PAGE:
Interview: Julianne Moore of Chloe and A Single Man

Julianne Moore stars in a pair of art house movies that were released on Blu-ray and DVD in July 2010: Tom Ford’s A Single Man (Sony; DVD $19.94, Blu-ray $24.95; released July 6) and Chloe (Sony; DVD$19.94, Blu-ray $24.95; released July 13) by Canadian auteur Atom Egoyan. Disc Dish spoke with the always-candid Ms. Moore about her work in the provocative and quite-titillating adult drama Chloe, in which she portrays a doctor who, suspecting her husband (Liam Neeson, Unknown) of being unfaithful, hires an escort (Amanda Seyfried, Red Riding Hood) to attempt to seduce him, unaware that she is putting her family in danger.

DD: How did your involvement in Chloe come about?

Moore: Atom is someone whose work I had admired for years, so I was very aware of him. I met up with him at the Toronto Film Festival and we both spoke about how we admired each other’s work. And that was years ago! Finally, the script for Chloe landed on my desk and I was thrilled to get an opportunity to finally work with him.

DD: What were your initial thoughts about the material?

Moore: It’s a very difficult story and in the wrong hands, it could really be horrible. That’s what I initially thought, to tell you the truth. But because it was Atom and [screenwriter] Erin Cressida Wilson, I knew it wasn’t going to be like that. I wanted to make sure that we played it as truthfully as possible. I wanted every step that [my character] takes to be a logical one, even though what she does is seemingly illogical. Working with Atom, he’s always interested in finding the truth, so for me, it was great and reassuring.

DD: It’s a movie that depicts the real fear that people have about growing older and feeling they’re not still attractive to others.

Moore: You don’t see any depictions of middle-age marriage on the screen anywhere. So many movies are about, ‘Oh, I wish I could get married and, oh, I met a guy and, oh we’re getting married and oh, we’re so happy!’ And most of us know that marriage is anything but that. That may be the beginning of something, but that’s not what it’s about. Marriage is a major piece of real estate in your life — it’s a big, big deal and it can be wonderful and treacherous, and it has its ups and downs, but it’s certainly compelling and worthy of being the subject of a movie. In Chloe, we’re talking about people that are 20 years into their marriage and feeling disenfranchised from the person who’s supposed to be your life partner. It’s about aging and mortality and not being comfortable about the feelings and intimacies that happen at that time.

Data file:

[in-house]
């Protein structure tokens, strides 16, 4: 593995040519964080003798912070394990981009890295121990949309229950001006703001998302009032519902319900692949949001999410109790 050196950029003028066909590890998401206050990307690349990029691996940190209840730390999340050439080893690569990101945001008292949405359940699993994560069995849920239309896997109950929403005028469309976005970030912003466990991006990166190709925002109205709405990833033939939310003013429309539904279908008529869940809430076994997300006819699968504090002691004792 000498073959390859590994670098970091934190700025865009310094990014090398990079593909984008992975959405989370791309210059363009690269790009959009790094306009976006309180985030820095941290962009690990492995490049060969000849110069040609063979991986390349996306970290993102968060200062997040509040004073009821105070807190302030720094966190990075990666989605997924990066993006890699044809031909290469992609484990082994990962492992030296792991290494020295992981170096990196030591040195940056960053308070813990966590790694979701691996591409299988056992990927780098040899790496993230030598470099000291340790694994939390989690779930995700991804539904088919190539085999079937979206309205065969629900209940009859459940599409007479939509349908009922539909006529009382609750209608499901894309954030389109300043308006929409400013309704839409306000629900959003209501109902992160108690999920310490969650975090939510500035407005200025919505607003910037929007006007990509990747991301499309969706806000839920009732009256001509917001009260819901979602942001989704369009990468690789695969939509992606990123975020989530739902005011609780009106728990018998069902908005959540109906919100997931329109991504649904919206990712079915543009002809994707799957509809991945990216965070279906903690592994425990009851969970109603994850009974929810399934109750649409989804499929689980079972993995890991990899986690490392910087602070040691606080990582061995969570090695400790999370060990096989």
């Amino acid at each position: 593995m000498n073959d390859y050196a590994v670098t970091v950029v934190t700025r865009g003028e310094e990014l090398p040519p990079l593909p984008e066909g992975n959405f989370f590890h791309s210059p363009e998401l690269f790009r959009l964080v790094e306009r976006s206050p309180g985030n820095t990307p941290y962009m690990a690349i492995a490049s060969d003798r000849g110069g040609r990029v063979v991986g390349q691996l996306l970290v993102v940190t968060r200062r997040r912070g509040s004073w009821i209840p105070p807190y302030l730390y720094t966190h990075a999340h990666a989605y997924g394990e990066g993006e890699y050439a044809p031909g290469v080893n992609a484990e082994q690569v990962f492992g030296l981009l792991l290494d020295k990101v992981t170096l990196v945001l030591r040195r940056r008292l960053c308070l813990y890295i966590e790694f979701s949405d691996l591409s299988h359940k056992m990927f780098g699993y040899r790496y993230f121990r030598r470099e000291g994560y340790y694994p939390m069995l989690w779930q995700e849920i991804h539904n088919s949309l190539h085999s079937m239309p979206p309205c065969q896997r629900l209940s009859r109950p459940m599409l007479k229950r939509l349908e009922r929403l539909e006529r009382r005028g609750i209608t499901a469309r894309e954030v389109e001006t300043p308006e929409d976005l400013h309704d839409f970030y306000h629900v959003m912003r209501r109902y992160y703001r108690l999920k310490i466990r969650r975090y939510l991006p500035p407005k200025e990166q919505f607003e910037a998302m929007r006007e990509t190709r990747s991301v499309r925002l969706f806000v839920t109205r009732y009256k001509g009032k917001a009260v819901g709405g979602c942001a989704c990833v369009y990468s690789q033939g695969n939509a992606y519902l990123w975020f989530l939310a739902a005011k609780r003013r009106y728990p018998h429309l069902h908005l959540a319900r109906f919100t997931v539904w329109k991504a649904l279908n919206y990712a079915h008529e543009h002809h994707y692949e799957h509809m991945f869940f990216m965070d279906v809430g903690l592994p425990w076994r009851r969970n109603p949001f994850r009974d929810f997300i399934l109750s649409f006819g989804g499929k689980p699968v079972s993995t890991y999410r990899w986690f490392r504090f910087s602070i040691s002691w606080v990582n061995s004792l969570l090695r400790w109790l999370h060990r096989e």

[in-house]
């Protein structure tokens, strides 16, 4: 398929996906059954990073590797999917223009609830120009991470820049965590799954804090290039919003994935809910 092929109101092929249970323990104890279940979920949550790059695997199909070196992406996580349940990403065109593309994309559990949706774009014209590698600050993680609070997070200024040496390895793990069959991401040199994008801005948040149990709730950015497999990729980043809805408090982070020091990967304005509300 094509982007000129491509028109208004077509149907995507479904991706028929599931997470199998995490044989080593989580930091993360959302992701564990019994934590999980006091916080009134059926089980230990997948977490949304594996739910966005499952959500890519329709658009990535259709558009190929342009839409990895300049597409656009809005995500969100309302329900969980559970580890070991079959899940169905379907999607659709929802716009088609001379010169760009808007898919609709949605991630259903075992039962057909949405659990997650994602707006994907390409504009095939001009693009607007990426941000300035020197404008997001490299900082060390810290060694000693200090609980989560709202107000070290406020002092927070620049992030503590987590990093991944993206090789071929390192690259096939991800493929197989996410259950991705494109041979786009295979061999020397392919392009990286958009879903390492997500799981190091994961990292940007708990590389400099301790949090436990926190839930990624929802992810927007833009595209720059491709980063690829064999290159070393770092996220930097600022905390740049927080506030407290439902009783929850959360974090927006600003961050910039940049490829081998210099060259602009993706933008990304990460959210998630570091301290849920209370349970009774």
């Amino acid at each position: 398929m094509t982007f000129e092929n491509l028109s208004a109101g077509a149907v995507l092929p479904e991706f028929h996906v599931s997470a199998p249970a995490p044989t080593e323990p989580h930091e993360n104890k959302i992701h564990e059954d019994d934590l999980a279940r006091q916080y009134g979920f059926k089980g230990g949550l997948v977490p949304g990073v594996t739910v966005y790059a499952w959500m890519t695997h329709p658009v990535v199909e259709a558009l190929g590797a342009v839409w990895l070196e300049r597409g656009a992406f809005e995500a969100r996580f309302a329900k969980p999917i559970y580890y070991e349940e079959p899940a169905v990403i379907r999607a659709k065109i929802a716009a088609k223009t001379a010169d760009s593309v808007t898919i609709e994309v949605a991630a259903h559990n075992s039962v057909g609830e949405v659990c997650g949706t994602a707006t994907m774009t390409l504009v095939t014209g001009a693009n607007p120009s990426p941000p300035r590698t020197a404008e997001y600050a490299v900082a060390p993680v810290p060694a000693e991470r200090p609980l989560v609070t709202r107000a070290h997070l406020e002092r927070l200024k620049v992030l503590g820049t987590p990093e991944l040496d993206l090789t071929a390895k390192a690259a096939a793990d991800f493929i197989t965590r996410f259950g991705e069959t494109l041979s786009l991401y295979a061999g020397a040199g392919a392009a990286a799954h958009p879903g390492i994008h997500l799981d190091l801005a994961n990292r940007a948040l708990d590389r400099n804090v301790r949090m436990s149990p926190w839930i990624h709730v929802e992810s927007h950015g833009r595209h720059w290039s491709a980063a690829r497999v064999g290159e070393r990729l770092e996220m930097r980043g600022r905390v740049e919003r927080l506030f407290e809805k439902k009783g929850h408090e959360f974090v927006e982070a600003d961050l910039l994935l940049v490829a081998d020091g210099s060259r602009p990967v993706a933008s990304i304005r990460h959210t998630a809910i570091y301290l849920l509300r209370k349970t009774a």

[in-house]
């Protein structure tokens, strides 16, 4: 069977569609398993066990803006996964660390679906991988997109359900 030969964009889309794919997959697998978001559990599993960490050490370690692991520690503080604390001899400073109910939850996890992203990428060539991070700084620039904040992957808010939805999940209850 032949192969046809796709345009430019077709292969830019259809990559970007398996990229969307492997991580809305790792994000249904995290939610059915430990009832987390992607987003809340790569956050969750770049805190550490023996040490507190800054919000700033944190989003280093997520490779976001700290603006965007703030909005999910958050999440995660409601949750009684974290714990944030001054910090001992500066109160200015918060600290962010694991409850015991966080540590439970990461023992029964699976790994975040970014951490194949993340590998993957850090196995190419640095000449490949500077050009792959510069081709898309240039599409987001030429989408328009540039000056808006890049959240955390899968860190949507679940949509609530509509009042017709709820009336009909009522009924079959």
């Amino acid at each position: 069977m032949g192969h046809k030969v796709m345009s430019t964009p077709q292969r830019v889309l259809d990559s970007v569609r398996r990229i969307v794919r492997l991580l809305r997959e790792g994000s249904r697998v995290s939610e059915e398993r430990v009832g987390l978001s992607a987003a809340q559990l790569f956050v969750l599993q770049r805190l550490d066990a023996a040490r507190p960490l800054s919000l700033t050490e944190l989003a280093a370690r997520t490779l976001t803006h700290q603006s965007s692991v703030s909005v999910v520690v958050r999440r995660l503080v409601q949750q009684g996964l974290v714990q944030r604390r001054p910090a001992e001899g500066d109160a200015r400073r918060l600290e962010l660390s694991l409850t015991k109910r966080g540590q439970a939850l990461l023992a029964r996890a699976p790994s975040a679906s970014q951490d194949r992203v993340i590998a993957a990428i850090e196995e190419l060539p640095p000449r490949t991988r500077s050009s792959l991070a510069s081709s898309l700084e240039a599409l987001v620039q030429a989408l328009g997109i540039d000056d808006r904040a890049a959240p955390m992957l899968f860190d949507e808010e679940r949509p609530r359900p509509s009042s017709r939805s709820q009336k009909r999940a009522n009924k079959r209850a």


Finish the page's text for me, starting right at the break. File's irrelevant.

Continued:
DD: Speaking of intimacies, you’ve appeared in a good number of intimate scenes over the course of your career, both psychologically and physically. How did you and Ms. Seyfried get on while working on the more intimate moments in Chloe?

Chloe movie scene with Amanda Seyfriend and Julianne Moore

Amanda Seyfried (l.) and Julianne Moore in Chloe.

Moore: Very well. Amanda is amazingly professional—she has been working since she was 12 years old, so she’s not a novice. She was very prepared, very present, very respective and very easy to work with. We had so many scenes together, and we spent a lot of time together before we worked on any of the sexual scenes. So by then, we knew each very well, and it was choreographed very carefully by Atom. The most important thing in those scenes is to know exactly what you’re doing.

DD: Did your working relationship with Amanda have a girlfriends feel, or was it more like or sisters, or mother-and-daughter?

Moore: Peers. We were peers. For years, I’ve always been asked things like ‘Who’s your mentor?’ or ‘Did you mentor her?’ One of the interesting things about being an actor is that, because of the way we work, we don’t always have a mentoring sort of atmosphere. Somebody who’s 17 years old can have more experience than someone who’s 35. So, the older person isn’t necessarily going to be the expert. You work with all sorts of people. I’ve worked with leading men who are 77, I’ve worked with boys who are 5, people of all different ages and levels of experience. It’s one of the few business where you get that opportunity. And it’s fascinating!

Click for Disc Dish‘s interview with Amanda Seyfried.

About Laurence

Founder and editor Laurence Lerman saw Alfred Hitchcock’s North by Northwest when he was 13 years old and that’s all it took. He has been writing about film and video for more than a quarter of a century for magazines, anthologies, websites and most recently, Video Business magazine, where he served as the Reviews Editor for 15 years.